Montenegro continues to attract attention of international travelers, but also companies. What is it that makes the country so attractive to foreign businesses?
Montenegro has been working hard on improving its quality of life, business climate, stability, and safety. It became a member of NATO in 2017 and is on its way to joining the European Union. Many procedures related to doing business have been simplified, with international investors enjoying the same rights as the domestic ones. Costs of running a business are lower than in many European countries: flat tax system (9% tax on corporate and personal income), 3% property transfer tax, 21% VAT (7% for 5* hotels), office space can be rented at €10 to €15/sqm, depending on company’s needs.
Accommodation is also more affordable when compared to European business centers. For example, one can rent a beautiful, fully furnished one bedroom apartment in the business district of Podgorica for €350-€400 per month. And apart from the business side, Montenegro boasts a rich historical and cultural heritage, beautiful nature, mild climate and 280 sunny days per year, which makes it very attractive as holiday and second-home destination.
Montenegro is home to some of the largest investment projects in Europe right now, numerous world-known hotel brands (such as Hilton, Aman, Regent, Sheraton, Chedi, Melia, Falkensteiner, Iberostar) while many others are just starting their projects, such as Ritz Carlton and One&Only. Large international corporations, such as Deloitte, Microsoft, Coca Cola, KPMG, Ernst&Young, together with well known international banks such as OTP, ERSTE, NLB, etc, are already operating in the country.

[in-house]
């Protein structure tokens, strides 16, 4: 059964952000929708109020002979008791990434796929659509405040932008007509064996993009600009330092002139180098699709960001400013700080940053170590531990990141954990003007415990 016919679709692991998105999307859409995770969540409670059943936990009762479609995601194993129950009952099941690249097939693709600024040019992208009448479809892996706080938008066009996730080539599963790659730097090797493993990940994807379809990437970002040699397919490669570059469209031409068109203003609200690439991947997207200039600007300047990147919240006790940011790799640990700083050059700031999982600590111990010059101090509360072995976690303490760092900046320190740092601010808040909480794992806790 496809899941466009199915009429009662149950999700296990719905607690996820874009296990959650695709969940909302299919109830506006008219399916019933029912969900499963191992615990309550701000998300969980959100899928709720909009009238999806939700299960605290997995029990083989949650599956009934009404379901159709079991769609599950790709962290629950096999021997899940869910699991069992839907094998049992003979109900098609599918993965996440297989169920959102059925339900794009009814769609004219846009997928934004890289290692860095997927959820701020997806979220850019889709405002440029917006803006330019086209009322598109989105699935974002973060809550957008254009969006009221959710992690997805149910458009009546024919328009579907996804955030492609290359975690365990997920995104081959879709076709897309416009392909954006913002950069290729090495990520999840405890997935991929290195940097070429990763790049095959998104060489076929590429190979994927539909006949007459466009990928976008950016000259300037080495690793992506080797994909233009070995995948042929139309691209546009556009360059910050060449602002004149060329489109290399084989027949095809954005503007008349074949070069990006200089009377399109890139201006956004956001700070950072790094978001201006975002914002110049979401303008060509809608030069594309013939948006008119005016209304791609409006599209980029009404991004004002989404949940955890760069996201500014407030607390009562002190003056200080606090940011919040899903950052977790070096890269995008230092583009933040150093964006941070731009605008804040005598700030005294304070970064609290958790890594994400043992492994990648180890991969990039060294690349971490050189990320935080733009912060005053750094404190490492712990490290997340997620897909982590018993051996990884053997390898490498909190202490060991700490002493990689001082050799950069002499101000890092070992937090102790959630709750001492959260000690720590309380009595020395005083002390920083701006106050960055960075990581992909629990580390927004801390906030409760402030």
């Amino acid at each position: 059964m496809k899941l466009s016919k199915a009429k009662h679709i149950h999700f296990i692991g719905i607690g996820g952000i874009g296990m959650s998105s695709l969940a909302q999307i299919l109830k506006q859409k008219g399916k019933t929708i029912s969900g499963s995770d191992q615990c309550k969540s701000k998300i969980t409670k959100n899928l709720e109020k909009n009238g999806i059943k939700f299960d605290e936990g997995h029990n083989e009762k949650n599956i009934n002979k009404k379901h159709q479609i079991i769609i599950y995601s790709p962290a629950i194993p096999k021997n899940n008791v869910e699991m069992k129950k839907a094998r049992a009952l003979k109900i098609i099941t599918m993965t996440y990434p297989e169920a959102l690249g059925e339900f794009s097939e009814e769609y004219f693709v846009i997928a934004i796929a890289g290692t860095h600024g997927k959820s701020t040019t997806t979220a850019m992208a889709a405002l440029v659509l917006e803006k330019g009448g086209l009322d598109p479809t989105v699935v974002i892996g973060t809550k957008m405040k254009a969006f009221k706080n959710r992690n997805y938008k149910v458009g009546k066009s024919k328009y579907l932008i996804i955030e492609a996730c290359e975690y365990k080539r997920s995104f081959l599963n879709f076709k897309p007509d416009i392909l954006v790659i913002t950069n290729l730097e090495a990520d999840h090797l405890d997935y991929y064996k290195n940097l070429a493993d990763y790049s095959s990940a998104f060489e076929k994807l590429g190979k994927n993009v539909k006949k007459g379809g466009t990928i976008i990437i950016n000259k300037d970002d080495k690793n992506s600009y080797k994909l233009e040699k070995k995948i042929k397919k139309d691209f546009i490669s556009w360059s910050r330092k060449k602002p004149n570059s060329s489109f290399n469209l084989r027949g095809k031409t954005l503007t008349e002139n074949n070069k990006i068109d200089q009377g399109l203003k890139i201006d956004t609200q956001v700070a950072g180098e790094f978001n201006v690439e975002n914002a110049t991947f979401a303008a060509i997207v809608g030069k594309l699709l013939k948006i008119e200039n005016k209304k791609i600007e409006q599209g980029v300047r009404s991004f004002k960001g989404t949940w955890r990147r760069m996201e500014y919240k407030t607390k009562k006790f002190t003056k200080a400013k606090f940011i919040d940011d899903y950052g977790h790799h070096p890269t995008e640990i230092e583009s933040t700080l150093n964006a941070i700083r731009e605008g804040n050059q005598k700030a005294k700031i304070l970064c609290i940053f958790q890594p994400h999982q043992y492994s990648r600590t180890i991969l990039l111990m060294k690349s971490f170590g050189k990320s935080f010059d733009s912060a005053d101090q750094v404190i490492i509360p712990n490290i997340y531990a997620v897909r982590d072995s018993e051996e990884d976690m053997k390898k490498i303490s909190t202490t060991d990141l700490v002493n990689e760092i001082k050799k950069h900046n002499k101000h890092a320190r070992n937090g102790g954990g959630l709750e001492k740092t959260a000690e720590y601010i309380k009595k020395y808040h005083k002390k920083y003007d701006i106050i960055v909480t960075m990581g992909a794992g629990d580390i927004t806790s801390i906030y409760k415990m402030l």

The Citizenship by Investment program was launched earlier this year. In your opinion, how will this affect the real estate market and the Montenegrin economy in general?
The Montenegrin economy was noted to be one of the fastest-growing economies in Europe, with economic growth rates in 2017 and 2018 being 4.7% and 4.9% respectively. Thanks to an open approach to economy within a business-friendly environment, Montenegro has attracted a lot of Foreign Direct Investments (FDI) over the years. The total net inflow of FDIs in the first nine months of 2019 was €227.3 million, which is 48% more than during the same period last year. Now with the launch of Citizenship by Investment program, interest in the country is expected to increase even more. The new investments will ensure continuous sustainable growth of the economy.
The list of the tourism projects that are included in the Citizenship by Investment program includes projects in the South and in the Central and Northern regions. Some of them are planned as a time sharing investment, while others offer a simple purchase of the unit within a four or five star hotel resort. Apart from tourism projects, applicants can obtain Citizenship by investing in agriculture or wood processing sectors.
By becoming a Montenegrin citizen, one has gained a visa-free entry to 122 countries, including Europe’s Schengen Area, Russia, and Turkey.
It is strongly advised to consult a real estate agent who can provide guidance and advisory based on applicant’s needs and help them choose the best investment option.
RE/MAX Montenegro has offices in Podgorica, Budva, Tivat and Kotor and has a team of 25 real estate consultants and sales agents, all specialized in different regions of the country and different property types. With over 3.000 active listings in our database, from development land to residential and commercial properties to investment projects, we can advise on choosing the best investment option with a realistic return on investment.
For more expert advice on investing in Montenegro, as well as a comprehensive overview of those listings, visit the RE/MAX website.